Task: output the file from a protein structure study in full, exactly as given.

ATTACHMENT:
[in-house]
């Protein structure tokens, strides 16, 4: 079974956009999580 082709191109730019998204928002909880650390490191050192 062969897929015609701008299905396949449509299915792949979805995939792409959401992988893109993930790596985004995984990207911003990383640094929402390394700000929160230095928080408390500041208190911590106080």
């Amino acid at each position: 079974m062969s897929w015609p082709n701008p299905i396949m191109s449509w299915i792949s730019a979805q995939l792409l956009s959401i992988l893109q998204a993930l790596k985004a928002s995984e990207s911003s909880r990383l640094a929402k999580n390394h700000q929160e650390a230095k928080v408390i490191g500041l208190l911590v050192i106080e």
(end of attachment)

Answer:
[in-house]
């Protein structure tokens, strides 16, 4: 079974956009999580 082709191109730019998204928002909880650390490191050192 062969897929015609701008299905396949449509299915792949979805995939792409959401992988893109993930790596985004995984990207911003990383640094929402390394700000929160230095928080408390500041208190911590106080």
């Amino acid at each position: 079974m062969s897929w015609p082709n701008p299905i396949m191109s449509w299915i792949s730019a979805q995939l792409l956009s959401i992988l893109q998204a993930l790596k985004a928002s995984e990207s911003s909880r990383l640094a929402k999580n390394h700000q929160e650390a230095k928080v408390i490191g500041l208190l911590v050192i106080e």